This past weekend has been somewhat normal and weird, with progress reported in the thousands of chipless trucks parked at airports and former sports stadiums around the country and with some back-to-the-past action in Wyoming.
Putting Things Into Perspective
To put things in perspective, during the deepest days of the pandemic, multiple problems beset the auto industry. Not only were people staying away from dealerships, but they were also refraining from buying new vehicles at those same dealerships.
At that time – at the end of 2019 and into 2020 – people didn’t know what COVID really was. While there were certain indications of the damage, it could do as the illness soared and statistics kept on being surpassed in the numbers in hospitals and intensive care units, people stayed sheltered in their homes.
Like the rest of us, dealers, who do want to sell cars most of the time, were pulling back, and while they welcomed customers, they weren’t going to the ends of the earth to round them up either. Okay, that might be a bit of hyperbole, it does pretty much cover the situation three years ago. Indeed, the auto industry shut down many assembly lines to keep its workers safe.
Things Begin To Loosen Up; Lines Reopen
In late 2021, the industry began to loosen up and reopen assembly lines as demand started returning. We were entering the second year of the pandemic, and folks were getting optimistic that things would get better. As the lines loosened, though, the auto industry started noticing that things had changed for the industry. As Ford reopened its lines, it noticed that some of the parts and supplies that it depended on for its just-in-time building process (the auto industry kept a very low level of parts inventory, preferring to let suppliers deliver right to loading docks at the factory – while a simplistic explanation it does cover things).
Where it expected its semiconductor suppliers to deliver the chips it needed for its F-150s and other vehicles, there was a big empty. The reason given was supply chain problems. What they didn’t mention was those supply chain problems were caused by their semiconductor suppliers changing their fab lines from the semiconductors the automaker needed by the board-full to other industries where the profit margin was fatter. It precipitated a problem that continued from late 2021 through most of 2022 to now.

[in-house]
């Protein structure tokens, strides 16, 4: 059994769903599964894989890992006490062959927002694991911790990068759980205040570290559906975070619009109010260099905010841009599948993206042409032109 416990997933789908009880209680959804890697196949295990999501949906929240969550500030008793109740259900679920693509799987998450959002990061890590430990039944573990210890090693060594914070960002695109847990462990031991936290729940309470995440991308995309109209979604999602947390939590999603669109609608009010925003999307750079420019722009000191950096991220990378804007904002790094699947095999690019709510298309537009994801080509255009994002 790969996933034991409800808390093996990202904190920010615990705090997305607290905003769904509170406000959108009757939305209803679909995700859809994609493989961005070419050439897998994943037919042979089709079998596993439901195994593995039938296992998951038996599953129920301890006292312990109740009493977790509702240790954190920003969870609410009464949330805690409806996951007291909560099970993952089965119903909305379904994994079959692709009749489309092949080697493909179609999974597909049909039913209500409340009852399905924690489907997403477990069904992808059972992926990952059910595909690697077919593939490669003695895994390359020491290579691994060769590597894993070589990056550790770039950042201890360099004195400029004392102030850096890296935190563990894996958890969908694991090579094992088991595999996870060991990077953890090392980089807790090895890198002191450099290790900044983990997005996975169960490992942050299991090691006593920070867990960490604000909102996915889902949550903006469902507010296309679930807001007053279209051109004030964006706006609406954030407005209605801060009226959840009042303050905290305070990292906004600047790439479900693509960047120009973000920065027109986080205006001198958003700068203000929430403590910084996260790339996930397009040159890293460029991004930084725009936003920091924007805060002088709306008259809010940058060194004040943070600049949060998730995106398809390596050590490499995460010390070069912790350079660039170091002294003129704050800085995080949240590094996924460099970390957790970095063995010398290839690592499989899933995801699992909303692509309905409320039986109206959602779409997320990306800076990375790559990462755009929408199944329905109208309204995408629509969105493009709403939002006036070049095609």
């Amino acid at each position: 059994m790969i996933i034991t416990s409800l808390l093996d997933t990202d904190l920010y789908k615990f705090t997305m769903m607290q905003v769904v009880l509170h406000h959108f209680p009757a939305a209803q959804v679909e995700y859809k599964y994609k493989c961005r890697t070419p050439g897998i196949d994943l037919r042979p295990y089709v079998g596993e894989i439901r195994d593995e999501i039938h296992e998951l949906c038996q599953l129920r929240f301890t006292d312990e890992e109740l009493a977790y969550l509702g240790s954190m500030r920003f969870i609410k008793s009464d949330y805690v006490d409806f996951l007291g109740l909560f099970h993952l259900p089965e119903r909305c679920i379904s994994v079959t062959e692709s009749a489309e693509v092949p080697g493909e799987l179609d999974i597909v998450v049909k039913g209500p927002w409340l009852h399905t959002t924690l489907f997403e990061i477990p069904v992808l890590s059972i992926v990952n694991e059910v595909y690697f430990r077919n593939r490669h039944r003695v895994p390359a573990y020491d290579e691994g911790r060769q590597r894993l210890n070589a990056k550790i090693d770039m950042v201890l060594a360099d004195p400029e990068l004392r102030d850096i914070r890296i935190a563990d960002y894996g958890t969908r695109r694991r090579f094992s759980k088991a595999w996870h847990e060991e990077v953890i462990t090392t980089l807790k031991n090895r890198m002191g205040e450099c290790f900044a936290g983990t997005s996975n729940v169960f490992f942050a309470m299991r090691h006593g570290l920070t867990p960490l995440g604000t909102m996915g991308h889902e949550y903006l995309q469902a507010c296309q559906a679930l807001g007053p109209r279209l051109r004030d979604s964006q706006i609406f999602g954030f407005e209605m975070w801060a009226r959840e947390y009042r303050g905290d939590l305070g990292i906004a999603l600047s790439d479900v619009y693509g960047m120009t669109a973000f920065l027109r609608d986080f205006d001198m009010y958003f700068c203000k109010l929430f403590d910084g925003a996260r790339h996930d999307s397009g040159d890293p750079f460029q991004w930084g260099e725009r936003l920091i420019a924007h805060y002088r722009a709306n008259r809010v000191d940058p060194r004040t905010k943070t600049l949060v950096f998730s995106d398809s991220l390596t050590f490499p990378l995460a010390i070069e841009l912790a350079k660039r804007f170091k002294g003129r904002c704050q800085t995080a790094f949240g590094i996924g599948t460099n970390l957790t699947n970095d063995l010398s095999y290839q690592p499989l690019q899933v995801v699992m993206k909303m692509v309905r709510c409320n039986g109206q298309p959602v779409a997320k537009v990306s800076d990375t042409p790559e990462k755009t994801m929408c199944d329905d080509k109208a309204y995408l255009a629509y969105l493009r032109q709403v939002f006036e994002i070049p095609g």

This caused a major problem for Ford – and others – in that the auto industry, which had now reawakened from its pandemic slumber, needed chips right away. The problem was that the semiconductor plants elsewhere were not answering the needs of the auto industry, but the carmakers had to produce their trucks and SUVs to keep their lines humming.
The industry came up with a solution that could have been more innovative but, at the same time, interesting. To keep its lines up and running, Ford and others built the vehicles that were scheduled to be churned out of various truck assembly plants. The trucks looked like they were ready to roll off the lines and into dealer lots. But they weren’t because the carmaker partially finished them. Ford held its diminishing supplies of semiconductors for its newest models to get them out to dealerships. Thousands of trucks that looked perfectly fine on the outside were left essentially chipless, while others that were completed were sent to dealers. However, they may have been short a chip or two and ultimately committed to making sure customers had vehicles that worked correctly.
Thousands Were In Storage Waiting
That still left thousands of other F-150s and other vehicles that needed to be completed when the chips caught in the supply chain problem were available again. So, what did Ford do? It rented space at unused airports and unused sports stadiums and proceeded to stack its vehicles up there as it waited for the chips to become available. Thousands of vehicles were placed in this storage limbo, neither fit for sale nor fit for much else except waiting.
It has taken until very recently – the last month or two – for the badly needed semiconductors to appear at the loading bay doors so that they can be installed in the vehicles that needed them so badly.
According to a major survey article this week, vehicles that have been waiting in storage – some for almost two years – are finally getting their “brains.” MSN News reported over the last weekend that the chips have finally become available for the many vehicles waiting to be installed. And, while it has taken some time to be accomplished, the vehicles in storage may soon be heading into the field for sale to customers.
Ford Motor Photo
Marc Stern has been an automotive writer since 1971 when an otherwise normal news editor said, "You're our new car editor," and dumped about 27 pounds of auto stuff on my desk. I was in heaven as I have been a gearhead from my early days. As a teen, I spent the usual number of misspent hours hanging out at gas stations (a big thing in my youth) and working on cars. From there on, it was a straight line to my first column for the paper, "You Auto Know," an enterprise I handled faithfully for 32 years. Not many people know that I also handled computer documentation for a good part of my earnings while writing YAN. My best writing, though, was always in cars. My work has appeared in Popular Mechanics, Mechanix Illustrated, AutoWeek, SuperStock, Trailer Life, Old Cars Weekly, Special Interest Autos, etc. You can follow me on: Twitter or Facebook.